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Since George Mikan was the ABA's first Commissioner, the ABA's league office was located in Minneapolis (in the old Farmers and Mechanics Bank Building). Therefore, it made sense to place a team in the city as well.
The franchise was named the "Minnesota Muskies" after a popular Minnesota game fish. The team put together a talented group of players. The Muskies first ever draft pick was Mel Daniels out of New Mexico. Daniels had already been drafted in the NBA's first round by the Cincinnati Royals. But Daniels took a gamble on the new league and signed with Minnesota. Daniels would become one of the ABA's most dominating centers for years to come. The Muskies also found and signed Donnie Freeman, a 6'3" guard out of Illinois. Freeman also became a perennial ABA All-Star. Les "Big Game" Hunter gave the team a forward who could score when needed. These three players, Daniels, Freeman and Hunter, all played in the first ABA All-Star game in Indianapolis. Another key player for the Muskies was Ron Perry, a guard out of Virginia Tech. Perry was the least heralded of the Muskie stars, but observers noted that he single-handedly won several games for the team. Their coach was Jim Pollard--a former teammate of George Mikan with the NBA's Minneapolis Lakers.
The Muskies came out of the gate quickly with their superior talent. For the first few months of the ABA's first season, Minnesota and Indiana staged a heated battle for first place in the Eastern Division. After the first half of the season, the Pacers faded, and the Eastern Division battle was between the Muskies and Connie Hawkins' Pittsburgh Pipers. Pittsburgh ended up winning the division crown, but Minnesota still won 50 games. Daniels led the league in rebounding with a 15.6 rpg average. He also finished sixth in the league in scoring. Freeman ended up averaging 16.3 points per game, and Hunter averaged 17.6 points per game.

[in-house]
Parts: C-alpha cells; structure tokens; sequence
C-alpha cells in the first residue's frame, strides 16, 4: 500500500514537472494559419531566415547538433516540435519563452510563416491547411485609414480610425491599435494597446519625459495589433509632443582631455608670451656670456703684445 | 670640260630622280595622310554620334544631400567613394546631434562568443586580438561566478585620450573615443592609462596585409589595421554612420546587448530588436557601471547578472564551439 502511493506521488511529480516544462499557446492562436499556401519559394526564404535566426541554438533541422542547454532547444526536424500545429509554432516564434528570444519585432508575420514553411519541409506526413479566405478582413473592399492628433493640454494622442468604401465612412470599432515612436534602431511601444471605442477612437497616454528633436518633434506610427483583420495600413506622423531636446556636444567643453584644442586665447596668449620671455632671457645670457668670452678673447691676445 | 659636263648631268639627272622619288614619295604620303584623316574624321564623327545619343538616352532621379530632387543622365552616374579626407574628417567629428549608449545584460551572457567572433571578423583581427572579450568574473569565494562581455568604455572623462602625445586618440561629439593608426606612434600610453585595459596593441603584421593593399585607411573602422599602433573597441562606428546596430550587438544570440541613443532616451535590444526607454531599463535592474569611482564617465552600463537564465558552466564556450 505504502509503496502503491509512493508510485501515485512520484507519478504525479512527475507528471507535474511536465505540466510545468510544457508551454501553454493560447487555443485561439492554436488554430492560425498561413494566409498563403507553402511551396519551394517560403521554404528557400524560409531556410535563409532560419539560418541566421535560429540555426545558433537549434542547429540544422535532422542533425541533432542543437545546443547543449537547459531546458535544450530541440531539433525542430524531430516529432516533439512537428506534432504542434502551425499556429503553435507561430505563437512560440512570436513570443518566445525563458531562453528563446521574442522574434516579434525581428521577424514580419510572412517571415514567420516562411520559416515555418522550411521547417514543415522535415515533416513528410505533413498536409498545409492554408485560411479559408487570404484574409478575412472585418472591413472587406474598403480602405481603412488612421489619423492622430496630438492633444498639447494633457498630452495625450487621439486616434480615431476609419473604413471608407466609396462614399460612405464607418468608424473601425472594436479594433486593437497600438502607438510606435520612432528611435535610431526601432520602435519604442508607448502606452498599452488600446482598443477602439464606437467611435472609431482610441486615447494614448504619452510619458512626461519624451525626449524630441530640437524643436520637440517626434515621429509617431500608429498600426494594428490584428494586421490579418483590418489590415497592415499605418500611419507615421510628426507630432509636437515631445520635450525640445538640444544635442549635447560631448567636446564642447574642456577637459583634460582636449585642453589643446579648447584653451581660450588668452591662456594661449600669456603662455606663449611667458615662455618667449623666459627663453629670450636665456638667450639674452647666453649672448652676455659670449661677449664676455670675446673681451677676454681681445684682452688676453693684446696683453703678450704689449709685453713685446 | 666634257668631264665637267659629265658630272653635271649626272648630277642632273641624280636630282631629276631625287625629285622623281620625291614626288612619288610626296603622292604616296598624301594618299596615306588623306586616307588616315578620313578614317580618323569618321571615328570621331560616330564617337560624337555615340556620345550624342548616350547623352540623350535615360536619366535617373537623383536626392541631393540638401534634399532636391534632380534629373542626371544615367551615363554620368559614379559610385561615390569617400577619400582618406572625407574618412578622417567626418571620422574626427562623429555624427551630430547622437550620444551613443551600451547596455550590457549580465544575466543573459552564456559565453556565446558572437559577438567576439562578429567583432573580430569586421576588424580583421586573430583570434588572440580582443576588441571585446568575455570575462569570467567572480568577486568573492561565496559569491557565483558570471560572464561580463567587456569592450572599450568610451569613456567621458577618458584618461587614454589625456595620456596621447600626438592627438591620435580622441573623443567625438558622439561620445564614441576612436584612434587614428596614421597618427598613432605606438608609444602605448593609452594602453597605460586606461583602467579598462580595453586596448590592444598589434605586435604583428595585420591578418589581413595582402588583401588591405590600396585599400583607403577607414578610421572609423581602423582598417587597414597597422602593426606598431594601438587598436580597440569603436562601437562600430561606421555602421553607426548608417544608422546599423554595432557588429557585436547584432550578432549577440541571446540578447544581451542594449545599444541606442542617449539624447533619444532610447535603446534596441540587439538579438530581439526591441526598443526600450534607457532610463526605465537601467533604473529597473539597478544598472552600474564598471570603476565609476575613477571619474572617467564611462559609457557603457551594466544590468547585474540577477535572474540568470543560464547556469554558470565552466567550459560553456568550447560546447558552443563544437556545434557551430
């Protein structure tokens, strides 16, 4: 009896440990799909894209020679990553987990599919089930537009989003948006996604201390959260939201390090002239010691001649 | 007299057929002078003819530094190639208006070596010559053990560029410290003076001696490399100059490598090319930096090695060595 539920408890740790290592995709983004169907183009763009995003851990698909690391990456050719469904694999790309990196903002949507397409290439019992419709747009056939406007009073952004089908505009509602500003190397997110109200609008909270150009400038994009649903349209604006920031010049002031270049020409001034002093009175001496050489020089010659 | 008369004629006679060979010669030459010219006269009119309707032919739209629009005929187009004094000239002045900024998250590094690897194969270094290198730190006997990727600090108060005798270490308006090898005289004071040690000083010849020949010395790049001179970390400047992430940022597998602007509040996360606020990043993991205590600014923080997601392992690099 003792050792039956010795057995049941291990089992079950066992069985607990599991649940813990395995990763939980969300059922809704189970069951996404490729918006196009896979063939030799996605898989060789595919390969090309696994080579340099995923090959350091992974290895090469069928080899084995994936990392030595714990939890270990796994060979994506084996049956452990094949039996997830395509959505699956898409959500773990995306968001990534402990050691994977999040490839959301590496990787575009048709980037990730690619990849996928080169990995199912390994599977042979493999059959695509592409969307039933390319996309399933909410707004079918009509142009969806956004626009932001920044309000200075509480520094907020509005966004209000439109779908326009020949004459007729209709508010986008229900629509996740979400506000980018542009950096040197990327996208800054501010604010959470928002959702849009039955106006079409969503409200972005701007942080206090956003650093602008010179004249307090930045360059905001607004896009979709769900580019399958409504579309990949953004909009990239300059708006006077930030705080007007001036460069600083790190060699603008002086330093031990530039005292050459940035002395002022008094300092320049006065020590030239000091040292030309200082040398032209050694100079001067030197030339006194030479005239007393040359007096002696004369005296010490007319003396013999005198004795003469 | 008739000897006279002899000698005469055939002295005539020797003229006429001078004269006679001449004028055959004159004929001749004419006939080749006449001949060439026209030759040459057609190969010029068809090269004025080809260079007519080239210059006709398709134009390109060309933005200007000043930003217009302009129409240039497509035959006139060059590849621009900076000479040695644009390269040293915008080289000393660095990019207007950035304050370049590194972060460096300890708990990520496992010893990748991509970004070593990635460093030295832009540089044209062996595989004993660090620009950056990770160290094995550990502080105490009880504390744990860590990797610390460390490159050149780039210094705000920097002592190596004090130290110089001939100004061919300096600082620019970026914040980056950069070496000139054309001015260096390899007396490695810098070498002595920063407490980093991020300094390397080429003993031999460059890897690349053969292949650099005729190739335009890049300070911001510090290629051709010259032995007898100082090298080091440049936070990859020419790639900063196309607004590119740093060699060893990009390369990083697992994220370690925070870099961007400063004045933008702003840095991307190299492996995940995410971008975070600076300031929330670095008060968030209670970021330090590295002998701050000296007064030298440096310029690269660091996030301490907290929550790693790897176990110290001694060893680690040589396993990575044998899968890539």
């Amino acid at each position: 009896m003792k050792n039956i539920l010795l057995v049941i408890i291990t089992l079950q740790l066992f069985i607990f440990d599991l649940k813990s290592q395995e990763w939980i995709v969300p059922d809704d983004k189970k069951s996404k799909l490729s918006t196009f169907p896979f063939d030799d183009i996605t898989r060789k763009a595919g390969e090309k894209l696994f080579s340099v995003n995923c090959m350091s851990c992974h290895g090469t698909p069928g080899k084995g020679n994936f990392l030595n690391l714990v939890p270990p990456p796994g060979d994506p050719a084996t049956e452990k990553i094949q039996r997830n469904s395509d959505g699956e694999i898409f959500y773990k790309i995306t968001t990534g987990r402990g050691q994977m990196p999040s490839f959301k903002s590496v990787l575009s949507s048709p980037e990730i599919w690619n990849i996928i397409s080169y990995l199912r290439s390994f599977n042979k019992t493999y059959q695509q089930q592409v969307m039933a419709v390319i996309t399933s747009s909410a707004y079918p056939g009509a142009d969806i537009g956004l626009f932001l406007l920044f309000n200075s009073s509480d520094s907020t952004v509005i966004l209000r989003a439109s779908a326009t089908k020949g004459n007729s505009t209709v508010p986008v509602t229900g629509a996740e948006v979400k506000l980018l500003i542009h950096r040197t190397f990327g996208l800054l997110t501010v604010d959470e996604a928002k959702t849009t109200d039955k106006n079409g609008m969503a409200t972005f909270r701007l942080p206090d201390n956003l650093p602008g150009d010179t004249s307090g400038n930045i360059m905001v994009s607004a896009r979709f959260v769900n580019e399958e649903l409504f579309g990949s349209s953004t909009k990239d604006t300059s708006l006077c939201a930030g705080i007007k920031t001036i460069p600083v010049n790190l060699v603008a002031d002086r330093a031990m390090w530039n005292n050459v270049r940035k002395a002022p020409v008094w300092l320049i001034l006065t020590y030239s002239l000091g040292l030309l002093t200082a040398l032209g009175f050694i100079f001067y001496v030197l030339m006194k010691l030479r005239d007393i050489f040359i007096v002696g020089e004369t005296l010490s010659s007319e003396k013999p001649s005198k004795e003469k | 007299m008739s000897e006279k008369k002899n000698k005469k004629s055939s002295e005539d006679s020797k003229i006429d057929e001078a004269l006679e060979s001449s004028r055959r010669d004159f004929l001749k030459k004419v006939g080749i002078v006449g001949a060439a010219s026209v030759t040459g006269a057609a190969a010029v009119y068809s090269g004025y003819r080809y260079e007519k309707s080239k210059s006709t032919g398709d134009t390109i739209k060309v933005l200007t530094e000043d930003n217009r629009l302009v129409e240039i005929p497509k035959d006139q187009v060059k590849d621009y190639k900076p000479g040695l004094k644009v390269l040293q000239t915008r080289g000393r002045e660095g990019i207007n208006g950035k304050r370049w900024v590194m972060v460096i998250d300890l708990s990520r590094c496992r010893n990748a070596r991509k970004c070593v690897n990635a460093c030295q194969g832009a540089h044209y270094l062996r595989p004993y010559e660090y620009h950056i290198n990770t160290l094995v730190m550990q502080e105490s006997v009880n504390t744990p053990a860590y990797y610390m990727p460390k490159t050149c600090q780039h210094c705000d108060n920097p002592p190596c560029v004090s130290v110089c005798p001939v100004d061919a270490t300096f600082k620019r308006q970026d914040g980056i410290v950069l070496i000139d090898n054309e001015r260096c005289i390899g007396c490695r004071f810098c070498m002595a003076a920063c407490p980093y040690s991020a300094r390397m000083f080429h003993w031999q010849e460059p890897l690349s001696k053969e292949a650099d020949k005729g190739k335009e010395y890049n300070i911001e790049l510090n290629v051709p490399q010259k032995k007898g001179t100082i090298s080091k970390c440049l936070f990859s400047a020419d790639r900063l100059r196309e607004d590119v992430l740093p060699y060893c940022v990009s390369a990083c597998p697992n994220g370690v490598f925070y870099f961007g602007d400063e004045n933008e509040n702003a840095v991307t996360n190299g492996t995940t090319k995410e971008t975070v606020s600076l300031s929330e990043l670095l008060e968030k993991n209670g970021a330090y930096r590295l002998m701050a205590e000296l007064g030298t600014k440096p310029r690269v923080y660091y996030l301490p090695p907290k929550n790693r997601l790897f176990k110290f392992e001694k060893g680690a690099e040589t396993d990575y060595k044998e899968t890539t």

The Muskies defeated the Kentucky Colonels in the first round of the playoffs, but succumbed to the eventual champion Pipers in the second round. While Minnesota was generally successful on the court, they were terrible at the gate. Despite playing in a beautiful and spacious arena (the Metropolitan Sports Center), they had difficulty attracting fans. According to Basketball Weekly newspaper, the Muskies only managed to attract 100 season ticket holders. The ABA record books say that the Muskies averaged 2,800 people per game. However, given the low season ticket base the Muskies had to work with, that number is obviously padded. It is estimated that the Muskies lost $400,000 in their only season.
For their second season, the Muskies planned to play nine home games elsewhere in Minnesota, to boost attendance. A lucrative television contract was also in place. However, Muskies management eventually decided to move the team. The "promising" new location for the franchise was Miami, where the team became the Miami Floridians for the 1968-69 season. Mel Daniels, rookie of the year in 1967-68, was sold to the Pacers in order to pay off debts--a deal that turned out to be one of the worst in ABA history.
Interestingly enough, the Pittsburgh Pipers dared to take up where the Muskies left off, moving to Minneapolis for the ABA's second season.
Record: 50-28, Second Place in Eastern Division
1968 Playoff Results:
1968 Eastern Division Semifinals vs. Kentucky Colonels (36-42)
Muskies won series, 3-2
1968 Eastern Division Finals vs. Pittsburgh Pipers (54-24)
Pipers won series, 4-1